The pandemic in particular has sparked fury among a small but fierce minority who oppose certain Covid protocols, particularly the warrants for vaccines and masks. Earlier this month, a protester threw gravel at Trudeau during a campaign event in Ontario, after the Canadian leader was harassed by protesters angry at his pandemic policies.

The passionate and visceral nature of this campaign makes some activists and educators fear that Canada’s increasingly polarized politics are following the lead of the United States.

“We like to look at the United States and say ‘not us’, and I think we are now at a point where we have to say ‘yes, and so do we’,” said Notisha Massaquoi, assistant professor of health and at the ‘University of Toronto and a black community activist.

“We have seen it, we know it can happen, we know that a population can be inflamed and can become powerful and can become leaders,” Massaquoi said, explaining that she feared that a future Canadian government could. use wedge issues, like race, to mobilize its electoral base in detrimental ways.

Conservative Party of Canada Leader Erin O'Toole delivers a speech during a campaign stop on September 14, 2021 in Russell, Ontario, Canada.

Asked by CNN how his brand of conservatism is similar or different to that of American Republicans, O’Toole, Trudeau’s main rival, is careful not to answer the question directly but explains that it is a “big tent” party.

“I’m a new Conservative leader with a new style. I have served in the military, in the Canadian armed forces, I have worked in the private sector, I have worked my way up the political ladder. of the divisive politics that we saw under Mr. Trudeau, and more of a positive politics that the Conservative Party is bringing to Canada with our plan for Canada’s economic recovery, ”he said.

O’Toole has had some success in portraying himself as a more progressive Conservative leader. He says he’s pro-choice, has a climate plan and believes in gun control.

Traveling to Canada during Covid-19: what you need to know before you go

Trudeau nevertheless accused him of siding with the “anti-vaxxer mobs” and of wanting to push the country back by endangering public policies that many Canadians consider sacred, such as gun control and medical care. universal health care.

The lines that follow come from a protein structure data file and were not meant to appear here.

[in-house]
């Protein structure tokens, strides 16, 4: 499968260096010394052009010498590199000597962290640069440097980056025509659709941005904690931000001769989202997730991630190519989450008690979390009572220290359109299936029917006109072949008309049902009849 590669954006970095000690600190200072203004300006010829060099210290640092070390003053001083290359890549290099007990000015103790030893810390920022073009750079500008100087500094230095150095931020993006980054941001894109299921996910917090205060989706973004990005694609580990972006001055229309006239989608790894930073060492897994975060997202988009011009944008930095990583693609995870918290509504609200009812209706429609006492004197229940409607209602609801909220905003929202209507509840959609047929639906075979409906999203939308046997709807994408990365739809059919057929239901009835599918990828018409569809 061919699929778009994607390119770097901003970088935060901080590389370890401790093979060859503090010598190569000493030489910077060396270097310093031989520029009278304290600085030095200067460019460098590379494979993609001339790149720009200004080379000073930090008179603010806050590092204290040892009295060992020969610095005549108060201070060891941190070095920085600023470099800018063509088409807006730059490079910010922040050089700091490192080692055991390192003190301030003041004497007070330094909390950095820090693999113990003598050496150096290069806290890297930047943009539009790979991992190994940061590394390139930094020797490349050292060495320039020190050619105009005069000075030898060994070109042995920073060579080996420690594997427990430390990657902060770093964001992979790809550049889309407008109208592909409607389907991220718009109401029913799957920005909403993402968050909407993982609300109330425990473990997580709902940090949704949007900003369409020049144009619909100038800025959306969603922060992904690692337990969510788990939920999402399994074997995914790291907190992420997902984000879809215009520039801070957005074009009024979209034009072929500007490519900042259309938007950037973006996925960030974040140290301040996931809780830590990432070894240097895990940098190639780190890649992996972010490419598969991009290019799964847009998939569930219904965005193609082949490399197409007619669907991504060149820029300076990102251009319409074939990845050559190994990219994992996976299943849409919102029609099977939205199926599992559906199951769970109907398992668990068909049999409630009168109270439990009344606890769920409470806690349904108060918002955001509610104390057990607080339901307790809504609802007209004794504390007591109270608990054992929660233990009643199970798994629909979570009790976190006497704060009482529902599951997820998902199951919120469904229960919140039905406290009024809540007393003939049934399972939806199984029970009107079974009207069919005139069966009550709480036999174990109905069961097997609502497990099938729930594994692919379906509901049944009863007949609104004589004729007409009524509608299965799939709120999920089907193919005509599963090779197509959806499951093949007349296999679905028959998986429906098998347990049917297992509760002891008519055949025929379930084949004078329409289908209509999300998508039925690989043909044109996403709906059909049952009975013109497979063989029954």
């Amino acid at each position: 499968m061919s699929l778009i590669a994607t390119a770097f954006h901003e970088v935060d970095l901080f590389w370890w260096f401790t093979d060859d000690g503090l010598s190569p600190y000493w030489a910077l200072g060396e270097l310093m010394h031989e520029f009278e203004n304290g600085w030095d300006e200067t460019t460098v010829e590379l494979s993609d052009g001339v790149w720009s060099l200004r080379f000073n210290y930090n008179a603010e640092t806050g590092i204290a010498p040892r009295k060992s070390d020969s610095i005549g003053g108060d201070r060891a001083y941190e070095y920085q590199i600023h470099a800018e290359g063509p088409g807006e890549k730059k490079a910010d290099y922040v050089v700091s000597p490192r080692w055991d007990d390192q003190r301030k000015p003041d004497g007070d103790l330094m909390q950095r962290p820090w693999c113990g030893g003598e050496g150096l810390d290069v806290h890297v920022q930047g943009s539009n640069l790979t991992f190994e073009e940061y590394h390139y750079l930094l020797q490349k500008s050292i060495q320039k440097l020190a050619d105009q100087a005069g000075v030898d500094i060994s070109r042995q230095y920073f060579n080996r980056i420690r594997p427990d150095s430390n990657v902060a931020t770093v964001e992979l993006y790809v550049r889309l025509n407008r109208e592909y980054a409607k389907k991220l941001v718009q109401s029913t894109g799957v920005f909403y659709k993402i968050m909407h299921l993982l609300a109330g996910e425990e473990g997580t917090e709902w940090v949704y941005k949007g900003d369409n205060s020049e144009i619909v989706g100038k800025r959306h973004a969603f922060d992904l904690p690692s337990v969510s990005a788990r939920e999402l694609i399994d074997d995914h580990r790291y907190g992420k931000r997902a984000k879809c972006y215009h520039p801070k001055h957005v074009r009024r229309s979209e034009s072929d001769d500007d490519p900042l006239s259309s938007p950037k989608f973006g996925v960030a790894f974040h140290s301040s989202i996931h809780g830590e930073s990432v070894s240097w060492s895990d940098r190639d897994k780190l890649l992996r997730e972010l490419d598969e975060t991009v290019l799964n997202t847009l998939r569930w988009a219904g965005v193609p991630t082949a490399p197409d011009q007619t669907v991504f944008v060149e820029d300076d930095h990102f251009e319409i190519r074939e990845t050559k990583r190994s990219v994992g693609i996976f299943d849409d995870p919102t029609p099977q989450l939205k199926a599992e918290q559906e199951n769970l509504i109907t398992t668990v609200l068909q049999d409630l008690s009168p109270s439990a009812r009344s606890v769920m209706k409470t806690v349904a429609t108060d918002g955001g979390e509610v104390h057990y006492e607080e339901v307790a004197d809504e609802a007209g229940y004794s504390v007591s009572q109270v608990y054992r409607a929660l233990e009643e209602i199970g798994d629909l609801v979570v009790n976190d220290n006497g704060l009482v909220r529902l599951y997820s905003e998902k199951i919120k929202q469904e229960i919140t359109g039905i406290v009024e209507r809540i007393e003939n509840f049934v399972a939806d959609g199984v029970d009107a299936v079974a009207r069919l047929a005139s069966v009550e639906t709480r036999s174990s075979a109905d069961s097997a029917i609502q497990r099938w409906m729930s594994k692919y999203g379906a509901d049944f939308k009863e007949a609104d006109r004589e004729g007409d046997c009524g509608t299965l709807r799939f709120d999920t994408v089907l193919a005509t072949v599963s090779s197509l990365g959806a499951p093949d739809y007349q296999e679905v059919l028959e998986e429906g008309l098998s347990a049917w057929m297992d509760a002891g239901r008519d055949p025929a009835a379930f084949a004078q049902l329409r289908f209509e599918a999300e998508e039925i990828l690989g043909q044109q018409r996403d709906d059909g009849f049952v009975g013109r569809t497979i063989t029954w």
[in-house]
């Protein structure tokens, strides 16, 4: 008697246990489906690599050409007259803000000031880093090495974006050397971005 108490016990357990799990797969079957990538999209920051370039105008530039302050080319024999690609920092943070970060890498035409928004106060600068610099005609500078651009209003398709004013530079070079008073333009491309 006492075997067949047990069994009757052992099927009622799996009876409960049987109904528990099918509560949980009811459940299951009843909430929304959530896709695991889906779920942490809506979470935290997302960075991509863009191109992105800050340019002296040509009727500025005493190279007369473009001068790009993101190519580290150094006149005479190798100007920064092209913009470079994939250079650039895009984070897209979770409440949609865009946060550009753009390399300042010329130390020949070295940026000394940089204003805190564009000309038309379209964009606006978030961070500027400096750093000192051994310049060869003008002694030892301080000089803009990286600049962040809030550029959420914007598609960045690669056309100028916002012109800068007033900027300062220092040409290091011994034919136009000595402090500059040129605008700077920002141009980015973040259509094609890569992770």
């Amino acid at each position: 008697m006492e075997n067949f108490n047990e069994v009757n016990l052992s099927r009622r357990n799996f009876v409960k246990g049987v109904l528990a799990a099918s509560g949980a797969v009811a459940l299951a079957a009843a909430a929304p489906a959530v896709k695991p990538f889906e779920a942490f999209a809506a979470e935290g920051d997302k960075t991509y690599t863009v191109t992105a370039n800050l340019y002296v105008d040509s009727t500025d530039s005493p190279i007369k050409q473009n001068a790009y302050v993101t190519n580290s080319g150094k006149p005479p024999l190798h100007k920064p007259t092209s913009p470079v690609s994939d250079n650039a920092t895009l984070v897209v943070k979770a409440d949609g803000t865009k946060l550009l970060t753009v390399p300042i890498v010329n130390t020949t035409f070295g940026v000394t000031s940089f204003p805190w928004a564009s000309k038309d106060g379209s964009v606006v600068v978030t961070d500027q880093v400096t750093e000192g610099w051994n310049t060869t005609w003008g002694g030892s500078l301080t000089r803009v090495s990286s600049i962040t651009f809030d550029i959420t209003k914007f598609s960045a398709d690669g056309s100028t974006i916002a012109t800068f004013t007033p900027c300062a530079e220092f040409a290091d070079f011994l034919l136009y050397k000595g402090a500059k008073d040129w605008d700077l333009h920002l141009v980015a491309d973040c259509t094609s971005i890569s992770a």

At nearly every campaign stoppage, O’Toole has emphasized that he is pro-vaccine but doesn’t think vaccination mandates are effective or necessary. He also denied that he would do anything to bring health care into the private sector in Canada.

Meanwhile, as a former air navigator with 12 years of military service, O’Toole highlights another sort of difference between him and the well-heeled Prime Minister: “When Mr. Trudeau was partying, and we all had Seen the photos, I was on search and rescue missions in the military, ”says O’Toole.

An exhausted nation

The fourth wave of the pandemic intensified in the last month of the campaign, with active cases of Covid-19 more than doubling throughout the summer.

The Public Health Agency of Canada warns that “there is a risk that hospitalization rates exceed capacity.” While more than 78 percent of eligible Canadians are now fully vaccinated, new cases of Covid-19 continue to strain hospitals, especially in the western provinces.

It has been relentless and exhausting, Massaquoi says, adding that she has personally lost six parents to Covid-19, with many Canadians of color suffering a similar loss.

And yet the political debate in Canada has not yet reached the current stage of engaging on the policies of the coalitions of voters and the leaders they support. Instead, the campaign seems increasingly influenced by vocal advocates in political silos.

“We do not have the energy to mobilize racialized communities for example, we do not have the energy to mobilize indigenous communities during this election period because all our resources have been exhausted because of the Covid-19. We are in survival mode, explains Massaquoi.

In the absence of this thoughtful engagement, Fournier says voters’ intentions remain “evolving.”

“Right now, in my model, I have 61 ridings out of 338 that are being drawn,” he says. “It’s a huge amount,” he continues, adding that it is a nightmare for an election to have so many seats too close to be called a few days before the vote.

“We could have a lot of surprises,” he said.


Source link

Leave A Reply

Your email address will not be published.